Custom Instrumentation

To instrument certain regions of your code, you can create transactions to capture them.

This is valid for all JavaScript SDKs (both backend and frontend) and works independently of the Express, Http, and BrowserTracing integrations.

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const transaction = Sentry.startTransaction({ name: "test-transaction" });
const span = transaction.startChild({ op: "functionX" }); // This function returns a Span
// functionCallX
span.finish(); // Remember that only finished spans will be sent with the transaction
transaction.finish(); // Finishing the transaction will send it to Sentry

For example, if you want to create a transaction for a user interaction on your page:

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// Let's say this function is invoked when a user clicks on the checkout button of your shop
shopCheckout() {
  // This will create a new Transaction for you
  const transaction = Sentry.startTransaction({ name: "shopCheckout" });
  // Set transaction on scope to associate with errors and get included span instrumentation
  // If there's currently an unfinished transaction, it may be dropped
  Sentry.getCurrentHub().configureScope(scope => scope.setSpan(transaction));

  // Assume this function makes an xhr/fetch call
  const result = validateShoppingCartOnServer();

  const span = transaction.startChild({
    data: {
      result
    },
    op: 'task',
    description: `processing shopping cart result`,
  });
  try {
    processAndValidateShoppingCart(result);
    span.setStatus(SpanStatus.Ok);
  } catch (err) {
    span.setStatus(SpanStatus.UnknownError);
    throw err;
  } finally {
    span.finish();
    transaction.finish();
  }
}

This example will send a transaction shopCheckout to Sentry. The transaction will contain a task span that measures how long processAndValidateShoppingCart took. Finally, the call to transaction.finish() will finish the transaction and send it to Sentry.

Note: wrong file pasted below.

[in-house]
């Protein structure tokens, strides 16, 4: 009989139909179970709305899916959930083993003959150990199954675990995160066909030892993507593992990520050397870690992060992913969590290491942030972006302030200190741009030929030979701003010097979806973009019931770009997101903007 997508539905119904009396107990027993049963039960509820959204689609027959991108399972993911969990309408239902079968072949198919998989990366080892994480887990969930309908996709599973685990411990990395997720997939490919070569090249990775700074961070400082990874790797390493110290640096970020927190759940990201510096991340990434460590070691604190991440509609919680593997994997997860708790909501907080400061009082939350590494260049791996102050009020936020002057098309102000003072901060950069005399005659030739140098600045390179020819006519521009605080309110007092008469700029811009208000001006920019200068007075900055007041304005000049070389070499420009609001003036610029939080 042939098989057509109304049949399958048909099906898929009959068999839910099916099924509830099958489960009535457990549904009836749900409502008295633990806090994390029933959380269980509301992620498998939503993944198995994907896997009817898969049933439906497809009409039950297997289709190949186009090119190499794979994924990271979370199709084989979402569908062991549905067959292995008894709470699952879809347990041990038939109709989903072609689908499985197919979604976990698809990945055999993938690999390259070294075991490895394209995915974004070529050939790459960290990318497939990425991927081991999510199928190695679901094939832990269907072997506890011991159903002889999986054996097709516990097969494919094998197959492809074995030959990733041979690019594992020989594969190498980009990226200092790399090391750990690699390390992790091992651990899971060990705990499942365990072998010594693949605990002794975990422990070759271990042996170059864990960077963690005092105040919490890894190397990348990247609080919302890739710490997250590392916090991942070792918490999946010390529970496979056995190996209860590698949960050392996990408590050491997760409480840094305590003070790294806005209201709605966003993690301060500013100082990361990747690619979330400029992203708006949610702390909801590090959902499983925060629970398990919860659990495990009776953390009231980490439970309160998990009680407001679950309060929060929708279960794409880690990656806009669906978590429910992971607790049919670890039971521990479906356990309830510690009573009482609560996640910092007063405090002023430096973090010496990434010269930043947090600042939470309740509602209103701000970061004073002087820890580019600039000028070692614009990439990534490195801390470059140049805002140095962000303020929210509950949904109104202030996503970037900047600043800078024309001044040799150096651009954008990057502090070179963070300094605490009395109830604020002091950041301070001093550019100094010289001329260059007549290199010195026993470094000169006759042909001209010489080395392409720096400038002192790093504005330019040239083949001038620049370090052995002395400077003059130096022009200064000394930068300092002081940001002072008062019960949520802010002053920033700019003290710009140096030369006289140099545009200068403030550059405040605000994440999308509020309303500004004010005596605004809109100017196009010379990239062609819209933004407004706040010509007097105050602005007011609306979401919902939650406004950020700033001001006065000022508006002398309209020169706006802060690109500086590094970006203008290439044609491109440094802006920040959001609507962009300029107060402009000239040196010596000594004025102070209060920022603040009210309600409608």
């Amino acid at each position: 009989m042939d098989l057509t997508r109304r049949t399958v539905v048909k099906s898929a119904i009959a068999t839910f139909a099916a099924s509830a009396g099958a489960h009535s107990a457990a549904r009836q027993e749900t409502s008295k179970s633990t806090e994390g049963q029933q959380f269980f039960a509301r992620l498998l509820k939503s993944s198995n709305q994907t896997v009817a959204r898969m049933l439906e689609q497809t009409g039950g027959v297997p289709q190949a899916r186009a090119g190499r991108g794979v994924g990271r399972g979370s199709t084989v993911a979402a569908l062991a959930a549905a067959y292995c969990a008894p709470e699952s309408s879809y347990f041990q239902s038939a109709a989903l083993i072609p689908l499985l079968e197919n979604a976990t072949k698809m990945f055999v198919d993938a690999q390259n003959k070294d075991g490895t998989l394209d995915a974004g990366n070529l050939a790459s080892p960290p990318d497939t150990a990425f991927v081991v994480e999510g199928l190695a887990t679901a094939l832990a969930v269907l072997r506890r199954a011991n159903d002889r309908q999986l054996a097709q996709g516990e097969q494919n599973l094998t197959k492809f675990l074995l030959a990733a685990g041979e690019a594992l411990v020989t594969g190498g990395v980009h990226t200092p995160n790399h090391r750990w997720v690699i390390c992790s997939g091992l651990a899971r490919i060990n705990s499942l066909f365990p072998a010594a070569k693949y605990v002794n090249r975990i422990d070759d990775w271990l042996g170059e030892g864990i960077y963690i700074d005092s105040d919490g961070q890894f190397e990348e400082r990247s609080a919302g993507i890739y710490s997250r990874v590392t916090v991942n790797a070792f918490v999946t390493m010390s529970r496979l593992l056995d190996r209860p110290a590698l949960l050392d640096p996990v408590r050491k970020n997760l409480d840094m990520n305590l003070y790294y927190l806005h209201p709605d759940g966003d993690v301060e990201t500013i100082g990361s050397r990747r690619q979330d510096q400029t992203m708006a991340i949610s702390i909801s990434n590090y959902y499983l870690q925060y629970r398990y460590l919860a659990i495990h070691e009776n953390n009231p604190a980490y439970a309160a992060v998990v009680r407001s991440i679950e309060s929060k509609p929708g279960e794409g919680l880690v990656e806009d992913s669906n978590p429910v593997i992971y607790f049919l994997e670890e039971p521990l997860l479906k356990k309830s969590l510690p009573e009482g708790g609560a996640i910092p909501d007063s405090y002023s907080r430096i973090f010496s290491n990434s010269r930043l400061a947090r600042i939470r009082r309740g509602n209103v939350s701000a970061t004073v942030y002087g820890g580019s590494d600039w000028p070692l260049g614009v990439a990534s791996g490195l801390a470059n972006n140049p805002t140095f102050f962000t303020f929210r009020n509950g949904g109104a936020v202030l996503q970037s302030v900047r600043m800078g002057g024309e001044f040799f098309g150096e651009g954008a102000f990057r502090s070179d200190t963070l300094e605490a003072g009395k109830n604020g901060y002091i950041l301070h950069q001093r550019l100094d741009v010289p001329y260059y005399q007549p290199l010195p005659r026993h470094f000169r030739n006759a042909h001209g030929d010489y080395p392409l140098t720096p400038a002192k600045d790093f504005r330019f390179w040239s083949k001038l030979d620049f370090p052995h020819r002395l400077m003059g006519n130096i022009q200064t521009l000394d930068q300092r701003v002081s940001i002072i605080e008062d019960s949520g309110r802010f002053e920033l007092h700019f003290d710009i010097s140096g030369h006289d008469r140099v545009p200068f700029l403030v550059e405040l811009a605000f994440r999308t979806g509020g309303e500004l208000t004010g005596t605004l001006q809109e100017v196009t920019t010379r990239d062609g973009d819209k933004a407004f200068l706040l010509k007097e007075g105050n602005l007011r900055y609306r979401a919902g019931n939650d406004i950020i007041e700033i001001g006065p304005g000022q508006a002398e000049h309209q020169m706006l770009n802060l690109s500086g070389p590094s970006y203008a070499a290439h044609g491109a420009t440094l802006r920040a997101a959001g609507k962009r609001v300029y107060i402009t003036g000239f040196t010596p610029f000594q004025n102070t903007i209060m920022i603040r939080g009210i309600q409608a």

You can also take advantage of promises when creating spans for async operations. Keep in mind, though, that a span must finish before transaction.finish() is called to be included in the transaction.

For example:

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function processItem(item, transaction) {
  const span = transaction.startChild({
    op: "http",
    description: `GET /items/:item-id`,
  });

  return new Promise((resolve, reject) => {
    http.get(`/items/${item.id}`, response => {
      response.on("data", () => {});
      response.on("end", () => {
        span.setTag("http.status_code", response.statusCode);
        span.setData("http.foobarsessionid", getFoobarSessionid(response));
        span.finish();
        resolve(response);
      });
    });
  });
}

Retrieve a Transaction

In cases where you want to attach spans to an already ongoing transaction, such as when grouping transactions, you can use Sentry.getCurrentHub().getScope().getTransaction(). This function will return a Transaction object when there is a running transaction on the scope, otherwise it returns undefined. If you are using our BrowserTracing integration, by default we attach the transaction to the Scope, so you could do something like this:

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function myJsFunction() {
  const transaction = Sentry.getCurrentHub()
    .getScope()
    .getTransaction();
  if (transaction) {
    const span = transaction.startChild({
      op: "encode",
      description: "parseAvatarImages",
    });

    try {
      // Do something
      span.setStatus(SpanStatus.Ok);
    } catch (err) {
      span.setStatus(SpanStatus.UnknownError);
      throw err;
    } finally {
      span.finish();
    }
  }
}
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